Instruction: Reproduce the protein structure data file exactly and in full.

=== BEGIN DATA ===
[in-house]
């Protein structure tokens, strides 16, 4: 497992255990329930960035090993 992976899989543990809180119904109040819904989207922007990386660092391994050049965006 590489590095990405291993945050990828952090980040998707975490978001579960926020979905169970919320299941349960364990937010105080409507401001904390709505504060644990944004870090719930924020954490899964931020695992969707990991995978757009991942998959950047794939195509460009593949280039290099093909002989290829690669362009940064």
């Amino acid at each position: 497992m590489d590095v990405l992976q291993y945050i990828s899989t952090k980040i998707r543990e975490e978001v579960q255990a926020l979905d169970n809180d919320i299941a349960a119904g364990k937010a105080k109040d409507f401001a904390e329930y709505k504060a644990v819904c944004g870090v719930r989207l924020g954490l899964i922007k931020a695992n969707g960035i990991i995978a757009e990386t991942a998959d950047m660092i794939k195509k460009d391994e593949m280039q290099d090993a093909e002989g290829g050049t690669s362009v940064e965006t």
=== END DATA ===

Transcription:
[in-house]
């Protein structure tokens, strides 16, 4: 497992255990329930960035090993 992976899989543990809180119904109040819904989207922007990386660092391994050049965006 590489590095990405291993945050990828952090980040998707975490978001579960926020979905169970919320299941349960364990937010105080409507401001904390709505504060644990944004870090719930924020954490899964931020695992969707990991995978757009991942998959950047794939195509460009593949280039290099093909002989290829690669362009940064």
């Amino acid at each position: 497992m590489d590095v990405l992976q291993y945050i990828s899989t952090k980040i998707r543990e975490e978001v579960q255990a926020l979905d169970n809180d919320i299941a349960a119904g364990k937010a105080k109040d409507f401001a904390e329930y709505k504060a644990v819904c944004g870090v719930r989207l924020g954490l899964i922007k931020a695992n969707g960035i990991i995978a757009e990386t991942a998959d950047m660092i794939k195509k460009d391994e593949m280039q290099d090993a093909e002989g290829g050049t690669s362009v940064e965006t």